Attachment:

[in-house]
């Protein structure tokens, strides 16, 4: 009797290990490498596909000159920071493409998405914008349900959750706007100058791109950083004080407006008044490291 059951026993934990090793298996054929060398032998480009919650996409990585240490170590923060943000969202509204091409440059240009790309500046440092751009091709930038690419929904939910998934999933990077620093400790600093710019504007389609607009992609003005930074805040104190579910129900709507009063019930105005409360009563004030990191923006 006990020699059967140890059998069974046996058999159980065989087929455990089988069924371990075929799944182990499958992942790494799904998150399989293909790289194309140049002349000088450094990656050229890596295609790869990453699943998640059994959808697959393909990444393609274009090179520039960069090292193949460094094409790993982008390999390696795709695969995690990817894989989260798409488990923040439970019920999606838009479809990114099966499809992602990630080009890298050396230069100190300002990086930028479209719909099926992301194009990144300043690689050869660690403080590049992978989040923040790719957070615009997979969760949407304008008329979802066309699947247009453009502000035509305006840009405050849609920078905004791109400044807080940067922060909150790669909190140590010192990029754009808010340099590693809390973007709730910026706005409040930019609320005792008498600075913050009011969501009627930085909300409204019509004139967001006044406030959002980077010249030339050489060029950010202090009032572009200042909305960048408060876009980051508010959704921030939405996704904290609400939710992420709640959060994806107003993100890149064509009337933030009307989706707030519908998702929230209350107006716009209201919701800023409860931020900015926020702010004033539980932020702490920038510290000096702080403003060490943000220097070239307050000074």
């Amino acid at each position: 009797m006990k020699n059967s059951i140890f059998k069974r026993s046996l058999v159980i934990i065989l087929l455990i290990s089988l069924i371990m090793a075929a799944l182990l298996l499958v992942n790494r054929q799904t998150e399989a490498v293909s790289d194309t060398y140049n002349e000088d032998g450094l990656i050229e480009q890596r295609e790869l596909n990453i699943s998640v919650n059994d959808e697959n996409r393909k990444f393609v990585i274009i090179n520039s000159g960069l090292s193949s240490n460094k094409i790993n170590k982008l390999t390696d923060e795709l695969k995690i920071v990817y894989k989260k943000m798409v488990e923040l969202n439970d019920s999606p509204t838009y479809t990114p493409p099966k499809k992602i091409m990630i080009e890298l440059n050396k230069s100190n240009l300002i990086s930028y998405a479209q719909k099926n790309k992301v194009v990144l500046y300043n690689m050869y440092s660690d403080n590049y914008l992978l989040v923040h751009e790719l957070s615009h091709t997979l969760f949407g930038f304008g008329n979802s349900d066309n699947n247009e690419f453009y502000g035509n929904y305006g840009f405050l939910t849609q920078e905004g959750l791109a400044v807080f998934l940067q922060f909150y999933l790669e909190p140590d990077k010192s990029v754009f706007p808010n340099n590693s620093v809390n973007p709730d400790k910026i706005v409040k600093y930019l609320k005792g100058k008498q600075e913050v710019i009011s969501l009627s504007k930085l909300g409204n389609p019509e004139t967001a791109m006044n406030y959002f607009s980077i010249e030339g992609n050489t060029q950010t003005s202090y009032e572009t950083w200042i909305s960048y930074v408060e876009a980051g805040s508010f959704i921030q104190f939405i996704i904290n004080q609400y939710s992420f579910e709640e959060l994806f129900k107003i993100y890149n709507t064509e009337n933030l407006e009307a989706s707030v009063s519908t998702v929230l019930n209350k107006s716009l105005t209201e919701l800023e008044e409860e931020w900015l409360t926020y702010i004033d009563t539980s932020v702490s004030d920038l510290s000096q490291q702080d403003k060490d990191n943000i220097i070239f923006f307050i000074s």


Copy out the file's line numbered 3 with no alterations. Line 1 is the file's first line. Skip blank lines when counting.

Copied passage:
């Amino acid at each position: 009797m006990k020699n059967s059951i140890f059998k069974r026993s046996l058999v159980i934990i065989l087929l455990i290990s089988l069924i371990m090793a075929a799944l182990l298996l499958v992942n790494r054929q799904t998150e399989a490498v293909s790289d194309t060398y140049n002349e000088d032998g450094l990656i050229e480009q890596r295609e790869l596909n990453i699943s998640v919650n059994d959808e697959n996409r393909k990444f393609v990585i274009i090179n520039s000159g960069l090292s193949s240490n460094k094409i790993n170590k982008l390999t390696d923060e795709l695969k995690i920071v990817y894989k989260k943000m798409v488990e923040l969202n439970d019920s999606p509204t838009y479809t990114p493409p099966k499809k992602i091409m990630i080009e890298l440059n050396k230069s100190n240009l300002i990086s930028y998405a479209q719909k099926n790309k992301v194009v990144l500046y300043n690689m050869y440092s660690d403080n590049y914008l992978l989040v923040h751009e790719l957070s615009h091709t997979l969760f949407g930038f304008g008329n979802s349900d066309n699947n247009e690419f453009y502000g035509n929904y305006g840009f405050l939910t849609q920078e905004g959750l791109a400044v807080f998934l940067q922060f909150y999933l790669e909190p140590d990077k010192s990029v754009f706007p808010n340099n590693s620093v809390n973007p709730d400790k910026i706005v409040k600093y930019l609320k005792g100058k008498q600075e913050v710019i009011s969501l009627s504007k930085l909300g409204n389609p019509e004139t967001a791109m006044n406030y959002f607009s980077i010249e030339g992609n050489t060029q950010t003005s202090y009032e572009t950083w200042i909305s960048y930074v408060e876009a980051g805040s508010f959704i921030q104190f939405i996704i904290n004080q609400y939710s992420f579910e709640e959060l994806f129900k107003i993100y890149n709507t064509e009337n933030l407006e009307a989706s707030v009063s519908t998702v929230l019930n209350k107006s716009l105005t209201e919701l800023e008044e409860e931020w900015l409360t926020y702010i004033d009563t539980s932020v702490s004030d920038l510290s000096q490291q702080d403003k060490d990191n943000i220097i070239f923006f307050i000074s």